June 2, 2020

I'll Always Believe the Best About My Children


I love the scene in the movie Apollo 13 where astronaut Jim Lovell’s elderly mom learns that her son's ship has a problem (as in, "Houston, we have...") and that getting it and himself and his crew home is going to be tricky business.

Mrs. Lovell asks her granddaughter, "Are you scared?"—and then tells her, without qualification, "Don't be. If they could get a washing machine to fly, my Jimmy could land it."

There is just no fan club like the mom fan club. It’s not that moms think their kids can do no wrong; it’s just that they believe their kids can do so much right. 

Our love is not blind, but it is bold. Mom love allows us to see what is possible from a slightly removed position that delivers us from the distraction of too many details.

For instance: my college-bound daughter plans to major in dance, but first, she has to audition for the program. The central piece of her audition is a solo in the style of her preference, to the music of her choosing, set to the choreography of her imagining. On the way home from our campus visit a few months ago, she played me one of the contender songs. I listened and could see her movements in my mind with no trouble at all. Passionate. Strong. Sure. Uninhibited, but not sloppy.

"I'm already crying, just thinking about it," I told her. "It will be incredible."

But my daughter isn’t so sure. She has the benefit (or maybe the curse) of knowing all the ins and outs, knowing the struggles, knowing what looks easy but is in fact so hard, knowing what could happen, knowing what she wants to happen.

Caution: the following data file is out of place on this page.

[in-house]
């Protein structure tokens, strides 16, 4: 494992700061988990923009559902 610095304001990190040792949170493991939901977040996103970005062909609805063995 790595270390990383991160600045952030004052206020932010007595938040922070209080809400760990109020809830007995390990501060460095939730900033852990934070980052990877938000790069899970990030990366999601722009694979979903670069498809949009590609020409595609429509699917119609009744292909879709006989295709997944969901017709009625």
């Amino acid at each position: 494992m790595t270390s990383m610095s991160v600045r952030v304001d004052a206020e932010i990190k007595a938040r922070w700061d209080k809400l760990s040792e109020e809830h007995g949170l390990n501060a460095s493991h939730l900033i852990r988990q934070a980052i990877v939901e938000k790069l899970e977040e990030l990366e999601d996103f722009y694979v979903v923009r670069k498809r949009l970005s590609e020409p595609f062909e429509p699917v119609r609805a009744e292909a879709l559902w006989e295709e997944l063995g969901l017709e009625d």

I, on the other hand, have the luxury of looking in from the outside and seeing the big picture, seeing the results, seeing the output without the intrusion of too much information.

Later in Apollo 13, when the world is waiting to see just how lucky or unlucky 13 will turn out to be, Mrs. Lovell is visited by astronauts Buzz Aldrin and Neil Armstrong. They are introduced to her by Lovell's wife, and this proud mother asks them, "Are you boys in the space program, too?"

If all the world's a stage, a mother is aware there are other performers, but for her, the spotlight always follows her child. 

This is the gift we give our children: love that does not demand the impossible but believes what is possible. Love that does not excuse wrong but expects right. Love that does not overlook limits but sees past them.

I’ve heard countless stories (you probably have, too) of grown children who triumphed over challenges or setbacks in early life and testify as adults that “nobody else believed in me, but my mom did. I’m here today because of her.”

I don’t want to be the only person who believes in my children, and I’m thankful I’m not, not by a long shot. But if this is a club, I am privileged to be its founding member, and I'll gratefully take my place as its president, for life.

May 21, 2020

I Already Know What My Children Will Remember About the Summer of 2020



I already know what my children will remember most about the summer that's still stretched out ahead of us, waiting to unfold.

I'm not being presumptuous, naive, or cocky. It's just that I know what my teenager and young adult remember most about past summers, and they are things we can still count on this summer.

Thank goodness.

Every year, at the end of the summer, I pull the mom card and require my family to sit around the dinner table and recount their favorite memories from the past few months. (It's similar to Thanksgiving's "go around the table and say something you're thankful for," but without the pumpkin pie chaser. Not everyone considers this a loss.)